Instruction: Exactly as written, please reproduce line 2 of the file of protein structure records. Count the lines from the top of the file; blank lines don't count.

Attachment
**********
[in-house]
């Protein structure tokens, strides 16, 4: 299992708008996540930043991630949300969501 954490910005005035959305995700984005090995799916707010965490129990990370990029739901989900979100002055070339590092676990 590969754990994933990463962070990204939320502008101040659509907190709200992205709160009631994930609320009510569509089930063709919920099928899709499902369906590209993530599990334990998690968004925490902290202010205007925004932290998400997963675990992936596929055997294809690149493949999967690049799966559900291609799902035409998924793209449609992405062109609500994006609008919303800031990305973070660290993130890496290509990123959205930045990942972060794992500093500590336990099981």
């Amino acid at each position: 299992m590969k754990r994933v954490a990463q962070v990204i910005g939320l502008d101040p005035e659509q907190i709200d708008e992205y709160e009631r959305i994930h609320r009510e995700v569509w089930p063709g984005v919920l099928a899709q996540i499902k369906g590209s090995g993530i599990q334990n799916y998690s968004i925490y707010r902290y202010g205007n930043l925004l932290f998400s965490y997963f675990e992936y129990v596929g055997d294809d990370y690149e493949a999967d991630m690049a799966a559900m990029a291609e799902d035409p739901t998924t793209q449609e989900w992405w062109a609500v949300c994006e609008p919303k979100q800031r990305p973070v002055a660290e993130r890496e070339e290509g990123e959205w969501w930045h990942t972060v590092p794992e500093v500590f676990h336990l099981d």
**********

């Protein structure tokens, strides 16, 4: 299992708008996540930043991630949300969501 954490910005005035959305995700984005090995799916707010965490129990990370990029739901989900979100002055070339590092676990 590969754990994933990463962070990204939320502008101040659509907190709200992205709160009631994930609320009510569509089930063709919920099928899709499902369906590209993530599990334990998690968004925490902290202010205007925004932290998400997963675990992936596929055997294809690149493949999967690049799966559900291609799902035409998924793209449609992405062109609500994006609008919303800031990305973070660290993130890496290509990123959205930045990942972060794992500093500590336990099981």